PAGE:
One would assume that if it were a legitimate system, the investigating IT staff would have been informed of its purpose and assured that it was being audited, rather than being forbidden from investigating further and forced to rewrite a report to remove potentially embarrassing information. Additionally, if it were a legitimate system, USCIS would be required to make it comply with the Federal Information Security and Management Act (FISMA), as is required for all DHS IT systems. Of course, certain agencies are allowed to manipulate immigration data in order to mount law enforcement sensitive operations. The large volume of records being created, among other things, argues against this explanation. If it is a law enforcement system, however, a poorly designed audit trail lifted the veil.
IBIS Checks on Aliens
The Enforcement Communications System (TECS), which is managed by Customs and Border Protection, is essentially a gateway to the Interagency Border Inspection System (IBIS), which consolidates the records of some two dozen Federal law enforcement and intelligence agencies—including the Federal Bureau of Investigation, the Drug Enforcement Agency, the Bureau of Alcohol, Tobacco and Firearms, and the intelligence community—and provides access to state criminal and motor vehicle records. Through TECS, authorized adjudicators can run a name through IBIS to find outstanding warrants, terrorist connections, immigration violations, and other information necessary for deciding whether an alien should be permitted to remain in the United States.
6 Attachment 4: National Benefits Center Adjudication Process Review, Office of the Chief Information Officer, March 23, 2006.
7 Attachment 5: Screen scrape of applications processed remotely in one 30-day period, along with an edited version that shows more clearly the countries of origin of beneficiaries of the remote processing system.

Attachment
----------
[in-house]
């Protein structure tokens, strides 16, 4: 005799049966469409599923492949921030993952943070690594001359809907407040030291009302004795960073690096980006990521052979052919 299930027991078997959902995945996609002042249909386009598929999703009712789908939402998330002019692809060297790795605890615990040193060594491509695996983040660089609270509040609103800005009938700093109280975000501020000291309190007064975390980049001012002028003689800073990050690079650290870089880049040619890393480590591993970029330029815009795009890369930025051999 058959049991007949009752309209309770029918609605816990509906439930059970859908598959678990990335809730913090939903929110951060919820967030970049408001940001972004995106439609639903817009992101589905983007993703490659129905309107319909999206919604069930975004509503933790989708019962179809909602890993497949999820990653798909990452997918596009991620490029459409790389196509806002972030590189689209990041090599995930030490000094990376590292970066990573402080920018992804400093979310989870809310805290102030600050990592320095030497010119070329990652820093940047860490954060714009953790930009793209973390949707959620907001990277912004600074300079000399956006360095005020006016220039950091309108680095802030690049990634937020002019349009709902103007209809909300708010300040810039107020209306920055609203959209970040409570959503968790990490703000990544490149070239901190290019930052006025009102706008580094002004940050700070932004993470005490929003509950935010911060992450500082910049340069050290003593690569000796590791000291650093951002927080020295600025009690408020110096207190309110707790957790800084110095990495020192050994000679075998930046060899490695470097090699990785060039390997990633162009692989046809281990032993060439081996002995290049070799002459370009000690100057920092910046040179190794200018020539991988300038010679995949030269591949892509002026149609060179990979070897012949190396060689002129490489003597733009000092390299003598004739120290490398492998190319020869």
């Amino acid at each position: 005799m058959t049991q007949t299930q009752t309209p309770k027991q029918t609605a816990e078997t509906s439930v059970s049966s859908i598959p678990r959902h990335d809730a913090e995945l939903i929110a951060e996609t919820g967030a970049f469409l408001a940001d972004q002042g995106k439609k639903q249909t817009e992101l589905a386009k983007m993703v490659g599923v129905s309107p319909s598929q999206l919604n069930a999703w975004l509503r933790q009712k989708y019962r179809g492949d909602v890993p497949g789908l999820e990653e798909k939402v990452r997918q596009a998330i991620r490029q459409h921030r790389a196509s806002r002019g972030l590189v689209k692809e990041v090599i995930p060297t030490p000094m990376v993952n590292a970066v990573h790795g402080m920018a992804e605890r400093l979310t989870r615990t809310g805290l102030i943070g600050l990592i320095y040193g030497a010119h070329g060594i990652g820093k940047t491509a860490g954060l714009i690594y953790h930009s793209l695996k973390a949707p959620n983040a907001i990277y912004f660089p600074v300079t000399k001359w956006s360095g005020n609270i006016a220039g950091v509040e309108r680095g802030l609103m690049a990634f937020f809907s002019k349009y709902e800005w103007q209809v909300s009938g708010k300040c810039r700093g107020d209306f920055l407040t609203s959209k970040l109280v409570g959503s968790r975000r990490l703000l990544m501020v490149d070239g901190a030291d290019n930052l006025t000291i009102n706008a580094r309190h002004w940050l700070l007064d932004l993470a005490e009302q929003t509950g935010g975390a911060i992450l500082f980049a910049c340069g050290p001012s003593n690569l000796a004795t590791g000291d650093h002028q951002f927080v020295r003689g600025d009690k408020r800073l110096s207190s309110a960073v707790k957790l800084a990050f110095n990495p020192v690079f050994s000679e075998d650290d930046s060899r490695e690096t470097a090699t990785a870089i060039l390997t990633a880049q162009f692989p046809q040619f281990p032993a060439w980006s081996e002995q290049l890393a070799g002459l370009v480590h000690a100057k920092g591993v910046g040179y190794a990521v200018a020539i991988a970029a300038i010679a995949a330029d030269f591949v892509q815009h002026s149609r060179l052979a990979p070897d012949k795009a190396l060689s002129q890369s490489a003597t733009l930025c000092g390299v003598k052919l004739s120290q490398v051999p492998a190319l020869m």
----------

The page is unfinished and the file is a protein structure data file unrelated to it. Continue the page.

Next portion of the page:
END of Excerpt
Originally on the Congressional website, Attachment 5 was quickly taken down after questions began to be asked about the rogue IT program. The names of the recipients have been blacked out.
At the time, when I asked Public Affairs officers both at the CIA and the FBI whether they had any objection as to whether I, or others, wrote about this program since I had the names and several more pages of printouts the PA officials at both agencies offered no objections. In fact, the Agency spokesperson explicitly said they had no objections and while the Bureau was less explicit, the Bureau’s press contacts with whom I spoke appeared equally indifferent as to whether there might be media coverage of this specific rogue IT program which allowed foreign nationals to live and work in the US.
Consequently, when I learned that the acting Director of USCIS told a prominent immigration reporter that the reporter’s life could be in danger if the reporter approached the individuals listed in the Rogue IT program, I was a little taken aback.
How could a program that appeared to be letting in hundreds if not a few thousand people a year into the country, not be a concern to the FBI and CIA, if those people were a lethal threat to anyone who might start asking them questions about their background? Were such individuals safe to release, work release into America’s communities?